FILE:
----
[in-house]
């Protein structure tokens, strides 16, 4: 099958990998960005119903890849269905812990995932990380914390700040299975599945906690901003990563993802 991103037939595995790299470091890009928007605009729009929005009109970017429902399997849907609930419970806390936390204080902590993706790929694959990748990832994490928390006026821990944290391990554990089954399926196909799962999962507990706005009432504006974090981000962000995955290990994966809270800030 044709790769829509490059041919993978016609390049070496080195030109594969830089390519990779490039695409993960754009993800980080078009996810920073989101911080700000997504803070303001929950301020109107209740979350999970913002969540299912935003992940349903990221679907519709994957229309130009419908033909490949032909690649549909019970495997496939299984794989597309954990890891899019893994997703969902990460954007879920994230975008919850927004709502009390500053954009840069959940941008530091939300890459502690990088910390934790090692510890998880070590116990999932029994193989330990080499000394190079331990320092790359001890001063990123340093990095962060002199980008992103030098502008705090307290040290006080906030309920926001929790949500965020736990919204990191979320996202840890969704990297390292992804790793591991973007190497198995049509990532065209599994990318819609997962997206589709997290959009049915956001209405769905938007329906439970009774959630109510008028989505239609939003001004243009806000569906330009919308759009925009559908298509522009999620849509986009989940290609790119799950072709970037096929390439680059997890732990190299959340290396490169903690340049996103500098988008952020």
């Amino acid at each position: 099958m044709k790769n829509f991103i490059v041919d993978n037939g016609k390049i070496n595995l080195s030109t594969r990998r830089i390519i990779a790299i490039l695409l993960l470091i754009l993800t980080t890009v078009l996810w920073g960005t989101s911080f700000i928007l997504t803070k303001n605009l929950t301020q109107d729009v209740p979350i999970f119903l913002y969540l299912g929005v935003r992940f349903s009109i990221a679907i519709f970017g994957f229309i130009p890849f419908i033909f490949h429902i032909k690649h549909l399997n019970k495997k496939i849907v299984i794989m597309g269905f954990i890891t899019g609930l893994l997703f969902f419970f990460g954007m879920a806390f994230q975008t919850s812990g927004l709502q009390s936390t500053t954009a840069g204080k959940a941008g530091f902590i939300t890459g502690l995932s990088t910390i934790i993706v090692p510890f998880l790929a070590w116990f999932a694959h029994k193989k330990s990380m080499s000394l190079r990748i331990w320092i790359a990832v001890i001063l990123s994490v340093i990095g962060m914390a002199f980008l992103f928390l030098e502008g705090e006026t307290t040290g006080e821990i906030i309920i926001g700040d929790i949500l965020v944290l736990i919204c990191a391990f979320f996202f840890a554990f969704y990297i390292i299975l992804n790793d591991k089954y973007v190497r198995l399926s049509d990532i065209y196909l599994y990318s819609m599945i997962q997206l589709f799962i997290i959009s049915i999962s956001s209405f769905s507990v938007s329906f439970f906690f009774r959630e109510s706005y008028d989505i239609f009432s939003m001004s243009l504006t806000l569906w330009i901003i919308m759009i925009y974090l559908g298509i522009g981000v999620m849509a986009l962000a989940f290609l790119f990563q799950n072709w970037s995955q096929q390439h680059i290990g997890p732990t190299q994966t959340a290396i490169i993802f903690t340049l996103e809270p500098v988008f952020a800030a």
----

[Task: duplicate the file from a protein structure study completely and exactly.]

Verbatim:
[in-house]
């Protein structure tokens, strides 16, 4: 099958990998960005119903890849269905812990995932990380914390700040299975599945906690901003990563993802 991103037939595995790299470091890009928007605009729009929005009109970017429902399997849907609930419970806390936390204080902590993706790929694959990748990832994490928390006026821990944290391990554990089954399926196909799962999962507990706005009432504006974090981000962000995955290990994966809270800030 044709790769829509490059041919993978016609390049070496080195030109594969830089390519990779490039695409993960754009993800980080078009996810920073989101911080700000997504803070303001929950301020109107209740979350999970913002969540299912935003992940349903990221679907519709994957229309130009419908033909490949032909690649549909019970495997496939299984794989597309954990890891899019893994997703969902990460954007879920994230975008919850927004709502009390500053954009840069959940941008530091939300890459502690990088910390934790090692510890998880070590116990999932029994193989330990080499000394190079331990320092790359001890001063990123340093990095962060002199980008992103030098502008705090307290040290006080906030309920926001929790949500965020736990919204990191979320996202840890969704990297390292992804790793591991973007190497198995049509990532065209599994990318819609997962997206589709997290959009049915956001209405769905938007329906439970009774959630109510008028989505239609939003001004243009806000569906330009919308759009925009559908298509522009999620849509986009989940290609790119799950072709970037096929390439680059997890732990190299959340290396490169903690340049996103500098988008952020």
């Amino acid at each position: 099958m044709k790769n829509f991103i490059v041919d993978n037939g016609k390049i070496n595995l080195s030109t594969r990998r830089i390519i990779a790299i490039l695409l993960l470091i754009l993800t980080t890009v078009l996810w920073g960005t989101s911080f700000i928007l997504t803070k303001n605009l929950t301020q109107d729009v209740p979350i999970f119903l913002y969540l299912g929005v935003r992940f349903s009109i990221a679907i519709f970017g994957f229309i130009p890849f419908i033909f490949h429902i032909k690649h549909l399997n019970k495997k496939i849907v299984i794989m597309g269905f954990i890891t899019g609930l893994l997703f969902f419970f990460g954007m879920a806390f994230q975008t919850s812990g927004l709502q009390s936390t500053t954009a840069g204080k959940a941008g530091f902590i939300t890459g502690l995932s990088t910390i934790i993706v090692p510890f998880l790929a070590w116990f999932a694959h029994k193989k330990s990380m080499s000394l190079r990748i331990w320092i790359a990832v001890i001063l990123s994490v340093i990095g962060m914390a002199f980008l992103f928390l030098e502008g705090e006026t307290t040290g006080e821990i906030i309920i926001g700040d929790i949500l965020v944290l736990i919204c990191a391990f979320f996202f840890a554990f969704y990297i390292i299975l992804n790793d591991k089954y973007v190497r198995l399926s049509d990532i065209y196909l599994y990318s819609m599945i997962q997206l589709f799962i997290i959009s049915i999962s956001s209405f769905s507990v938007s329906f439970f906690f009774r959630e109510s706005y008028d989505i239609f009432s939003m001004s243009l504006t806000l569906w330009i901003i919308m759009i925009y974090l559908g298509i522009g981000v999620m849509a986009l962000a989940f290609l790119f990563q799950n072709w970037s995955q096929q390439h680059i290990g997890p732990t190299q994966t959340a290396i490169i993802f903690t340049l996103e809270p500098v988008f952020a800030a």